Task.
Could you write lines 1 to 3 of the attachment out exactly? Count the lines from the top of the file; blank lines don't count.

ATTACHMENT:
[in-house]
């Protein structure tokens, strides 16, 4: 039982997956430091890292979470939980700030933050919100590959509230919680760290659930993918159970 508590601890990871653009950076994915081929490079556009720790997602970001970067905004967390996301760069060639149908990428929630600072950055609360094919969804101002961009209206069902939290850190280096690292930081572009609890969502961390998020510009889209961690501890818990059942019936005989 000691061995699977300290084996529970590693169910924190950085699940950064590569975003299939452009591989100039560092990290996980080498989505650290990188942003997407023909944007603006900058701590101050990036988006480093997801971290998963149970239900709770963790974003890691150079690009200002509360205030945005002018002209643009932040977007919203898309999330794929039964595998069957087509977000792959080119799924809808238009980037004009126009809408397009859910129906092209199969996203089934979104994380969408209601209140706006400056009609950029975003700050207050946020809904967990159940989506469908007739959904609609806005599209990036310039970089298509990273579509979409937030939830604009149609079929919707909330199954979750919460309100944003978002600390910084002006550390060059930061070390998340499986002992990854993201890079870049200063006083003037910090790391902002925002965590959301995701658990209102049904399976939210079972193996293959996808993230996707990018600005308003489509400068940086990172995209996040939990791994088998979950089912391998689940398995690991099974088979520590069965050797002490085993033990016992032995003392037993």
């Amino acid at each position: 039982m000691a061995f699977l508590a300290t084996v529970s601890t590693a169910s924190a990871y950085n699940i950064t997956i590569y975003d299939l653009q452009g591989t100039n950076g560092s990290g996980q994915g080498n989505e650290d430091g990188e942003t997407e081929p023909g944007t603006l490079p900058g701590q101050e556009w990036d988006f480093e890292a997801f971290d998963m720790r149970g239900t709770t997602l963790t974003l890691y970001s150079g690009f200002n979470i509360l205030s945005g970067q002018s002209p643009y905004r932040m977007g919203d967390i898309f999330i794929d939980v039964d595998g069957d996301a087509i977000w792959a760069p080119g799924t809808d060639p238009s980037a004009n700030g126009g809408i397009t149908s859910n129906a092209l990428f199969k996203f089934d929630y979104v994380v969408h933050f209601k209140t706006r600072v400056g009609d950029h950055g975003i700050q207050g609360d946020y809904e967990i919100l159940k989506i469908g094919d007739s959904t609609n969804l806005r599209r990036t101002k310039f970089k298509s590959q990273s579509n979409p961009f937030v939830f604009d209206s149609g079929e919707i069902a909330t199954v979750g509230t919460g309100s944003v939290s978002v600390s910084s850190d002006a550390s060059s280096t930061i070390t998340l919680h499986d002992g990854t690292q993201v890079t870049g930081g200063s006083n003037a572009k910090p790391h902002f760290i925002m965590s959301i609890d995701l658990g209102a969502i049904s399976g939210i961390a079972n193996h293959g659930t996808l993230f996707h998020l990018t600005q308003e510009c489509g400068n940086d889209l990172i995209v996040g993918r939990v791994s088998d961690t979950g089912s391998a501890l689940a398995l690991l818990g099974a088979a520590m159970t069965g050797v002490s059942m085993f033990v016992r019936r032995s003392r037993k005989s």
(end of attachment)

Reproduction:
[in-house]
């Protein structure tokens, strides 16, 4: 039982997956430091890292979470939980700030933050919100590959509230919680760290659930993918159970 508590601890990871653009950076994915081929490079556009720790997602970001970067905004967390996301760069060639149908990428929630600072950055609360094919969804101002961009209206069902939290850190280096690292930081572009609890969502961390998020510009889209961690501890818990059942019936005989 000691061995699977300290084996529970590693169910924190950085699940950064590569975003299939452009591989100039560092990290996980080498989505650290990188942003997407023909944007603006900058701590101050990036988006480093997801971290998963149970239900709770963790974003890691150079690009200002509360205030945005002018002209643009932040977007919203898309999330794929039964595998069957087509977000792959080119799924809808238009980037004009126009809408397009859910129906092209199969996203089934979104994380969408209601209140706006400056009609950029975003700050207050946020809904967990159940989506469908007739959904609609806005599209990036310039970089298509990273579509979409937030939830604009149609079929919707909330199954979750919460309100944003978002600390910084002006550390060059930061070390998340499986002992990854993201890079870049200063006083003037910090790391902002925002965590959301995701658990209102049904399976939210079972193996293959996808993230996707990018600005308003489509400068940086990172995209996040939990791994088998979950089912391998689940398995690991099974088979520590069965050797002490085993033990016992032995003392037993």
């Amino acid at each position: 039982m000691a061995f699977l508590a300290t084996v529970s601890t590693a169910s924190a990871y950085n699940i950064t997956i590569y975003d299939l653009q452009g591989t100039n950076g560092s990290g996980q994915g080498n989505e650290d430091g990188e942003t997407e081929p023909g944007t603006l490079p900058g701590q101050e556009w990036d988006f480093e890292a997801f971290d998963m720790r149970g239900t709770t997602l963790t974003l890691y970001s150079g690009f200002n979470i509360l205030s945005g970067q002018s002209p643009y905004r932040m977007g919203d967390i898309f999330i794929d939980v039964d595998g069957d996301a087509i977000w792959a760069p080119g799924t809808d060639p238009s980037a004009n700030g126009g809408i397009t149908s859910n129906a092209l990428f199969k996203f089934d929630y979104v994380v969408h933050f209601k209140t706006r600072v400056g009609d950029h950055g975003i700050q207050g609360d946020y809904e967990i919100l159940k989506i469908g094919d007739s959904t609609n969804l806005r599209r990036t101002k310039f970089k298509s590959q990273s579509n979409p961009f937030v939830f604009d209206s149609g079929e919707i069902a909330t199954v979750g509230t919460g309100s944003v939290s978002v600390s910084s850190d002006a550390s060059s280096t930061i070390t998340l919680h499986d002992g990854t690292q993201v890079t870049g930081g200063s006083n003037a572009k910090p790391h902002f760290i925002m965590s959301i609890d995701l658990g209102a969502i049904s399976g939210i961390a079972n193996h293959g659930t996808l993230f996707h998020l990018t600005q308003e510009c489509g400068n940086d889209l990172i995209v996040g993918r939990v791994s088998d961690t979950g089912s391998a501890l689940a398995l690991l818990g099974a088979a520590m159970t069965g050797v002490s059942m085993f033990v016992r019936r032995s003392r037993k005989s």